When her son AJ was around five, Dubai mum Anitha Jaikrishnan noticed the drawings he spent so much time on had started taking a life of their own – they often depicted strange, fascinating characters that seemed so very realistic, and with a depth beyond his years.

AJ was diagnosed with autism at age four, and over time Anitha had been finding it difficult to have a conversation with him, “as he was unable to communicate what he really wanted to say,” she says. But remarkably, with his artwork Anitha saw a glimpse of a new beginning, and what she calls a lead-in to getting through to him.

So rather than question or analyse those out-of-the-world creatures, Anitha started encouraging the drawings – and immediately noticed a difference. “He would love to talk about the different aspects of the creatures he drew,” she says. “His art allowed us to engage with him on a very intimate level when he did not want to communicate. I remember buying him scores of sketchbooks (which I still have), filled with drawings of dragons in different 3D perspectives.”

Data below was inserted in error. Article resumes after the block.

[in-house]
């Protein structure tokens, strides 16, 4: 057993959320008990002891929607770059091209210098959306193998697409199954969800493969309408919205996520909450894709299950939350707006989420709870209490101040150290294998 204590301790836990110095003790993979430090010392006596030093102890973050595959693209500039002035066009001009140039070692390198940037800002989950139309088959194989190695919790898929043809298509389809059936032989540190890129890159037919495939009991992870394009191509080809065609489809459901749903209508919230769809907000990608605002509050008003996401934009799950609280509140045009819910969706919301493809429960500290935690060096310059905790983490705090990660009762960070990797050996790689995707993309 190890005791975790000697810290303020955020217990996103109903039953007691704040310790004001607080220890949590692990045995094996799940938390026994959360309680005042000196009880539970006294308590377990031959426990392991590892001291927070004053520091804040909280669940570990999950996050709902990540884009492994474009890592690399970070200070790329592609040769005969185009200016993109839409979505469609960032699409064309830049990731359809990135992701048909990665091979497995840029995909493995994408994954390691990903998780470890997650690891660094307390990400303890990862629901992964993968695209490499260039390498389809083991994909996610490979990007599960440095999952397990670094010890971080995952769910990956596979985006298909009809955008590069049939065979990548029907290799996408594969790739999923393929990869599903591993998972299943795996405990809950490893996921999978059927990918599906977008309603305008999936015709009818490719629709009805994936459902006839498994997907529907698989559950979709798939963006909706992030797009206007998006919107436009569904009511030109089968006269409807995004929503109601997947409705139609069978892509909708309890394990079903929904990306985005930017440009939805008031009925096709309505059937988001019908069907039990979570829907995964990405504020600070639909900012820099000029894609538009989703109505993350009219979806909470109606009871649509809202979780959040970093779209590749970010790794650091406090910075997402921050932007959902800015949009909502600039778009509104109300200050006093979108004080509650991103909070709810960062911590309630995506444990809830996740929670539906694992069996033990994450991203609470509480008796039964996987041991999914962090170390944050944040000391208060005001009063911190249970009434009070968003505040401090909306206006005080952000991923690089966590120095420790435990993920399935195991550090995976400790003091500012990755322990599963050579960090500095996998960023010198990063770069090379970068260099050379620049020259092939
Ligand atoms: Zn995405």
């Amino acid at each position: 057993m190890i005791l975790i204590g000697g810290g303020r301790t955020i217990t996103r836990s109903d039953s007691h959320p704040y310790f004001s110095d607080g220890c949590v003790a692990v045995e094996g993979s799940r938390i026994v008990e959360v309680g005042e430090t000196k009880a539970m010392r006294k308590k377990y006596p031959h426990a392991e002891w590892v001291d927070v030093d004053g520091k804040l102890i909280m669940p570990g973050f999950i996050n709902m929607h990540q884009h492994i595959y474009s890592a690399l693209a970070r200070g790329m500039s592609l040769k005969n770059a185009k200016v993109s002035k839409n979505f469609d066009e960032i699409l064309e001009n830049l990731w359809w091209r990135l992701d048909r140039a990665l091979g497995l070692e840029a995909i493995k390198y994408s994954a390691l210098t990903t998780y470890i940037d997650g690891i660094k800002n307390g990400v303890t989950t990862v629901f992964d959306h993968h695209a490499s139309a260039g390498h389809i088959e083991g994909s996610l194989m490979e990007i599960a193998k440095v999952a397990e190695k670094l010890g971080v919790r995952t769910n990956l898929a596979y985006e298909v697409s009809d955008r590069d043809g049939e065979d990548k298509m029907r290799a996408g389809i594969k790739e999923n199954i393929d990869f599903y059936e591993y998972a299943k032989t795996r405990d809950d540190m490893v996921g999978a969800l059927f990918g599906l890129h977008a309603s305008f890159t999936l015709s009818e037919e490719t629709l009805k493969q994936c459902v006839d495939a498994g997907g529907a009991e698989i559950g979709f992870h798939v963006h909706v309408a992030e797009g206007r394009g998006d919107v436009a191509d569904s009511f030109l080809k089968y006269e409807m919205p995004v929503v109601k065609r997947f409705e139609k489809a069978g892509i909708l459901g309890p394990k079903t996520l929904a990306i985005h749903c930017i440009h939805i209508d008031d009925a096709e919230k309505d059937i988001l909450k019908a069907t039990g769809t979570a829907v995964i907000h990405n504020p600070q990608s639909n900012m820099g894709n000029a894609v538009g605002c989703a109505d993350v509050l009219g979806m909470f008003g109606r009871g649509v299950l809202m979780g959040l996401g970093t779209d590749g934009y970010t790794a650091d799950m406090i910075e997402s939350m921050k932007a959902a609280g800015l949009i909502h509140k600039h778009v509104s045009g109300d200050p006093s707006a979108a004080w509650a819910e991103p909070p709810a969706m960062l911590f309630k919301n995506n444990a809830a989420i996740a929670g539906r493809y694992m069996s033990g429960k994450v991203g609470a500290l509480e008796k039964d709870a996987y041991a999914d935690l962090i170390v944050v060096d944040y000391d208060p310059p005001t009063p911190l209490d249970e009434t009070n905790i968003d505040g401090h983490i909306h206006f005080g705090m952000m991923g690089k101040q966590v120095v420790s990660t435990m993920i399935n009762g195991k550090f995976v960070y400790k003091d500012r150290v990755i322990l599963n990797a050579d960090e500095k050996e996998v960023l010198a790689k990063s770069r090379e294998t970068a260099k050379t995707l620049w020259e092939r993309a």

Doodling as a child was therapeutic, says AJ, helping him overcome various struggles
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Slowly, AJ started changing from the very aloof child he used to be as he started interacting more and more through his interests. “When he was 11, he got a Wacom Intuos drawing tablet, which introduced him to the world of digital art – and there was no looking back,” Anitha says. “Alongside a tremendous boost in his social behaviour, we saw art take a massive role in his life.”

Anitha credits those creative endeavours for bringing AJ to who he is today – “an extremely articulate young man with his own views of the world, and ambitious to boot. Today, the 18-year-old is in IB with a major in Visual Arts, and has come a long way from the uncommunicative boy he used to be.”